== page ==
Start Fossils dating rock

Fossils dating rock

We talked about relative dating of rocks and how scientists use stratigraphic succession to compare the ages of different rock layers.

Let's say in the first outcrop, he found an upper rock layer containing ammonite fossils and a lower layer containing scallops.

In the second outcrop, miles and miles away, he also found two layers; but these layers were different.

We'd want to use a more short-lived fossil, like the dodo bird.

We also want our index fossils to be common, widely-distributed species that are easy for scientists to identify.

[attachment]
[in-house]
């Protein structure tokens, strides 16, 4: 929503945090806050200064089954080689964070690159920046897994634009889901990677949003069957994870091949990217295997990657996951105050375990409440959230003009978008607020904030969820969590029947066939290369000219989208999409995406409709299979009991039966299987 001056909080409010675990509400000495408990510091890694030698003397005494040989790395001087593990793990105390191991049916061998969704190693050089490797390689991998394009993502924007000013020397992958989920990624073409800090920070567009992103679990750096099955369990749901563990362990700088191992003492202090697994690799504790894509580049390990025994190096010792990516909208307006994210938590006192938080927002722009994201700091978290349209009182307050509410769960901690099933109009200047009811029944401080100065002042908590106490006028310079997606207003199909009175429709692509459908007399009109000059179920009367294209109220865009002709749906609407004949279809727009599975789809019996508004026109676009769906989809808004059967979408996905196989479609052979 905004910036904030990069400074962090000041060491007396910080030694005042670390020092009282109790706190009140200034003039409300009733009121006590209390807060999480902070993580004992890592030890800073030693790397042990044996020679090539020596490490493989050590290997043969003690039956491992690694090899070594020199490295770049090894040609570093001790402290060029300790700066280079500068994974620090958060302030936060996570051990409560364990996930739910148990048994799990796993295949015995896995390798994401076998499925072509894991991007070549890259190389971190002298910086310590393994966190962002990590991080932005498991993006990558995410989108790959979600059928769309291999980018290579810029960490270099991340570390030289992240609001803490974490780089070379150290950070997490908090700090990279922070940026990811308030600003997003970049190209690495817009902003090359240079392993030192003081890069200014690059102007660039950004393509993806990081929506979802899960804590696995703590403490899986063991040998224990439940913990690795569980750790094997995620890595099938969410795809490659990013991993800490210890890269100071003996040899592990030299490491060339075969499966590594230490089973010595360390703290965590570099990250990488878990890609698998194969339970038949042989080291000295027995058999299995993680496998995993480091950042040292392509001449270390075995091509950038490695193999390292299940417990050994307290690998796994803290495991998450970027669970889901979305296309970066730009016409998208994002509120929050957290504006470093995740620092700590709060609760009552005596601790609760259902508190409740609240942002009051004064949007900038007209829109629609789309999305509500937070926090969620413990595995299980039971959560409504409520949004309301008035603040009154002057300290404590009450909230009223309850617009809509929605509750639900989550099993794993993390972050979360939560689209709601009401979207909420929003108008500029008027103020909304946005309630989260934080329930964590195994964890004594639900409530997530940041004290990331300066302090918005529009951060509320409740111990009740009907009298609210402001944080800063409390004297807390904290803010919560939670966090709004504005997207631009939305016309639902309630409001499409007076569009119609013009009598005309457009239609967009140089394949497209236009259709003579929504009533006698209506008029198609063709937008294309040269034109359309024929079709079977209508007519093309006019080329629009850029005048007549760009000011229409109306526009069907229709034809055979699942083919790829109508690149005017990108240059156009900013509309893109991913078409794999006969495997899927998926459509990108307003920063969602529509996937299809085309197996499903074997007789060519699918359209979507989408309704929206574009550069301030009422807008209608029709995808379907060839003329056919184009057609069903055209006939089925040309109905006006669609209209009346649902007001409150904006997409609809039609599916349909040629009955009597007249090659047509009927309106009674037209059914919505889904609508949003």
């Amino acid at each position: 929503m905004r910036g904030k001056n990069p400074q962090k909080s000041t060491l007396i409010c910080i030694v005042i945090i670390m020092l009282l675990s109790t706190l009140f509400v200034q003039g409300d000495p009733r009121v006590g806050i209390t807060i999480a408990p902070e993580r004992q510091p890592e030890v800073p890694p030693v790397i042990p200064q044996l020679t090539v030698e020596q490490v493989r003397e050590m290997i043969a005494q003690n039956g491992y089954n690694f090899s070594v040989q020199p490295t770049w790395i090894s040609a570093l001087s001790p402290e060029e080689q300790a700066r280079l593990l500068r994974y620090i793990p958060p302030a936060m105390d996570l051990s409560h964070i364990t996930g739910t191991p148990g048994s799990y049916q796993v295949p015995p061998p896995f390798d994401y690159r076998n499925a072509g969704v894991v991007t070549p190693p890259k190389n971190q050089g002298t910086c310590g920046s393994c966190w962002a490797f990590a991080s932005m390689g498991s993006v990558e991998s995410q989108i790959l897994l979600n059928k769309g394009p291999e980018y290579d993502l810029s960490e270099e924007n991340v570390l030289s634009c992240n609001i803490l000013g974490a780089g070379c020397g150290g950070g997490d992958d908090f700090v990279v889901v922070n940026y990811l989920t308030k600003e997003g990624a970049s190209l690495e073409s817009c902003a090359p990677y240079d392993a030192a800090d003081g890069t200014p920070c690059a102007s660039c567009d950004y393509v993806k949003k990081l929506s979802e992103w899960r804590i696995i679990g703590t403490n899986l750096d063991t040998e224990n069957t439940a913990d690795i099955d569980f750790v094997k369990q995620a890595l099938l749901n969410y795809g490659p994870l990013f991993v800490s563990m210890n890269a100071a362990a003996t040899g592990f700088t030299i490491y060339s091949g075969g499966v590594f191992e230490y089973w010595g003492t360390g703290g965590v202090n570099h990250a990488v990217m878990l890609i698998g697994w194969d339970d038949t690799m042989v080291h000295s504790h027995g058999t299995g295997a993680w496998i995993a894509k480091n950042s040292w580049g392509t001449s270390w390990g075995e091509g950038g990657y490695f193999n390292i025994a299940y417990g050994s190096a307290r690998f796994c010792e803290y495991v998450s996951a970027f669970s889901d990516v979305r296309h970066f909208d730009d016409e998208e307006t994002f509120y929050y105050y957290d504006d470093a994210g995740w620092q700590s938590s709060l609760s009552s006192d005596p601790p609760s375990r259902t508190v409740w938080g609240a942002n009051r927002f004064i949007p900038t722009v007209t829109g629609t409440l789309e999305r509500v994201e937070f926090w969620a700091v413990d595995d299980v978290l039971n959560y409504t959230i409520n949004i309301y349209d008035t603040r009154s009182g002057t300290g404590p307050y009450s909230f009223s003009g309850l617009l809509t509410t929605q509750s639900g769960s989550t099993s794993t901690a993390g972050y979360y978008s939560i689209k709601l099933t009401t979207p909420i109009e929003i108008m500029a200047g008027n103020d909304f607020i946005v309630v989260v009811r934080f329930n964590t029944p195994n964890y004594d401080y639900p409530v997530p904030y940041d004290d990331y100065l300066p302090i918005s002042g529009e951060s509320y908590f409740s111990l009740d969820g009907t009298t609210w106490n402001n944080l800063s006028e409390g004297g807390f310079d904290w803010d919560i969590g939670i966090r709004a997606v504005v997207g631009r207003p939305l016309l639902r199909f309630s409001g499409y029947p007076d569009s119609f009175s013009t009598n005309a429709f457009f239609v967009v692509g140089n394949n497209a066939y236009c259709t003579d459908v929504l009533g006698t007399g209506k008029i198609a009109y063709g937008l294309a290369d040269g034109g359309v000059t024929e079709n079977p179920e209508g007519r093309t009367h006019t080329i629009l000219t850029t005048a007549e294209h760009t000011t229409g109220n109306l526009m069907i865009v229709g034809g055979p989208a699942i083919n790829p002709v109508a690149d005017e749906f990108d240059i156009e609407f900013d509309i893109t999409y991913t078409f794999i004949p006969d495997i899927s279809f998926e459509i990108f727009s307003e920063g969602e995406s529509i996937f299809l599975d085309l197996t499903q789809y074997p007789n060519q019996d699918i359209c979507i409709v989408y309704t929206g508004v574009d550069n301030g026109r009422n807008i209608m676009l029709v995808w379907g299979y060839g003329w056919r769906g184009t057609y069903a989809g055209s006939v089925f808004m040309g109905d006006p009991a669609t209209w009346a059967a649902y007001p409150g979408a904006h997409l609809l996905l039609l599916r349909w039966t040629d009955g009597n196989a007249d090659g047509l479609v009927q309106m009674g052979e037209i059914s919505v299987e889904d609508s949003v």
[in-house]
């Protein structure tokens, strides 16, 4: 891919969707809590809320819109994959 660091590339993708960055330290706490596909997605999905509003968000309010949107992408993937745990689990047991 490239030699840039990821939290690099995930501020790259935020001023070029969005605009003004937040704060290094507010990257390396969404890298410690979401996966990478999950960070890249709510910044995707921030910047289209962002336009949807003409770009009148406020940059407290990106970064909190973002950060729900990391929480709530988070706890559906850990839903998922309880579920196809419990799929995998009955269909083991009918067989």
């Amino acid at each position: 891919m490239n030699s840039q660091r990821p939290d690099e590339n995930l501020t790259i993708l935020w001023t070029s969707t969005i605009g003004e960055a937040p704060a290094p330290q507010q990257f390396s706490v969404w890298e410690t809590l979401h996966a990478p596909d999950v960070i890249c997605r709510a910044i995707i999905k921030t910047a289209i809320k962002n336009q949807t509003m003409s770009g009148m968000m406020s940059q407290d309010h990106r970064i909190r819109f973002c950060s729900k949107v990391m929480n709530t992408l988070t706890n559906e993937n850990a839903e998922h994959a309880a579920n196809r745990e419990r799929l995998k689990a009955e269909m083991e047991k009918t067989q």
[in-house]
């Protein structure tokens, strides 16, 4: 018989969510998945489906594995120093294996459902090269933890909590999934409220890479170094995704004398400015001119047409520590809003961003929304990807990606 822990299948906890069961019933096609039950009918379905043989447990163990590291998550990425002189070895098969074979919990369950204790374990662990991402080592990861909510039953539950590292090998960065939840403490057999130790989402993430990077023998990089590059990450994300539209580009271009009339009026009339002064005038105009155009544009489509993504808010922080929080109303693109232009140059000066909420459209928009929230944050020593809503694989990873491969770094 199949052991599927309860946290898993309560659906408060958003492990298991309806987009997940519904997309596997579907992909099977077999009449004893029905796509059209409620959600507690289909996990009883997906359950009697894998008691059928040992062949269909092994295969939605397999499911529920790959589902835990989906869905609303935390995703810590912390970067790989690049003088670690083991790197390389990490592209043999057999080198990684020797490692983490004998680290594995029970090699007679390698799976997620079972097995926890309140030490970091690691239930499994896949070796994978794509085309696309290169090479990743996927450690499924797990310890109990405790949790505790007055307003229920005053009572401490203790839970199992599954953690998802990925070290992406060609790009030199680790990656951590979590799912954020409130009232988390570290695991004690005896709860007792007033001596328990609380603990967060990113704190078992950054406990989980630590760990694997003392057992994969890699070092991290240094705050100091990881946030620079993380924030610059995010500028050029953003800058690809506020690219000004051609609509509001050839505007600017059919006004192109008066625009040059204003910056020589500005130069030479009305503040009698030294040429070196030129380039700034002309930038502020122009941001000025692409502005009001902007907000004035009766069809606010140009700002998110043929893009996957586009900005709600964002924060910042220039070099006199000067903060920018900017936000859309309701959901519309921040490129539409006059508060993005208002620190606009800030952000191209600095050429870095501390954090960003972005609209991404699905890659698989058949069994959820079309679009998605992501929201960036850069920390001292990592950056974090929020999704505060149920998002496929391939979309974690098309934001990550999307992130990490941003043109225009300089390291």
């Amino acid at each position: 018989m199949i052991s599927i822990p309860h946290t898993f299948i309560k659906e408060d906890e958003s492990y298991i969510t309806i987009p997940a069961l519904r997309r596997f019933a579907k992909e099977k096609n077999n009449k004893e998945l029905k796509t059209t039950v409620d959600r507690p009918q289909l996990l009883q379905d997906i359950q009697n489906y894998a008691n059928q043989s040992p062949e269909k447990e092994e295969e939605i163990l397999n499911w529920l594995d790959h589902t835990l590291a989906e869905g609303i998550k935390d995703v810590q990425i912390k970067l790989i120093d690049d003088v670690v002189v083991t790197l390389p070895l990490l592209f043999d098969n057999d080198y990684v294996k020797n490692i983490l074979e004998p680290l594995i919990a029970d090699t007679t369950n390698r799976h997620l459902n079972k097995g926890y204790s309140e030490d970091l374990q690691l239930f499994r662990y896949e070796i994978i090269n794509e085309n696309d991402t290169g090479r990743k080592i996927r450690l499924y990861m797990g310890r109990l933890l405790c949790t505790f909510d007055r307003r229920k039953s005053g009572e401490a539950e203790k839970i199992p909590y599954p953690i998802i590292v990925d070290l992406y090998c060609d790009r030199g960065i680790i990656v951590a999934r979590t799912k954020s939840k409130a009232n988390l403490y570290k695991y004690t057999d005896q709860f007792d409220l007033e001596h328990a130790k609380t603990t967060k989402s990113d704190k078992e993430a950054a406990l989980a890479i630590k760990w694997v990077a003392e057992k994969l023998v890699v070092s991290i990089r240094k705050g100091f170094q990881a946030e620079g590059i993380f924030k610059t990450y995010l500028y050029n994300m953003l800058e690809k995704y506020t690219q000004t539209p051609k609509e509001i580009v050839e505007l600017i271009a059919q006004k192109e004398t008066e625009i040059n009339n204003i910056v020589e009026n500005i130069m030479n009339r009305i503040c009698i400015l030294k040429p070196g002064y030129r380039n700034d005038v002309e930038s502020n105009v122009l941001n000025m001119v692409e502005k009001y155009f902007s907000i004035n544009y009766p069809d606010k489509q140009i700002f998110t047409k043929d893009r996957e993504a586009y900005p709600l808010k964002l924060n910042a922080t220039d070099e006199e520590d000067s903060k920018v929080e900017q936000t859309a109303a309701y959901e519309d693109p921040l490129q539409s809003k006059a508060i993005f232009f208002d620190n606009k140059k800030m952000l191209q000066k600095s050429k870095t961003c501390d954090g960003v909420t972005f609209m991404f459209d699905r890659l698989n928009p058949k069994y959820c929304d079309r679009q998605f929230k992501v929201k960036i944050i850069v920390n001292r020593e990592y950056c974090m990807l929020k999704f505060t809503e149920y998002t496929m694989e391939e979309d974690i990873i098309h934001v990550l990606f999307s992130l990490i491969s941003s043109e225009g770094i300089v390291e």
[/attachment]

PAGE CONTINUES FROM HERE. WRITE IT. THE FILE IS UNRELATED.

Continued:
When a scientist finds a section of rock that has lots of different strata, he assumes that the bottom-most layer is the oldest, and the top-most layer is the youngest.

But sometimes, a scientist finds a couple of rock outcrops that are separated by a wide distance.

Well, let's go back to our surveyor, William Smith.

He was often presented with the problem of finding two different rock outcrops from two different periods.

Fossil succession is based on the observation that certain assemblages, or groups, of animals and plants have lived during certain time periods over geologic history.

For example, human beings and modern elephants are part of the same assemblage because we live in the same time period.

Free 5-day trial You may already know how to date a fossil with a rock.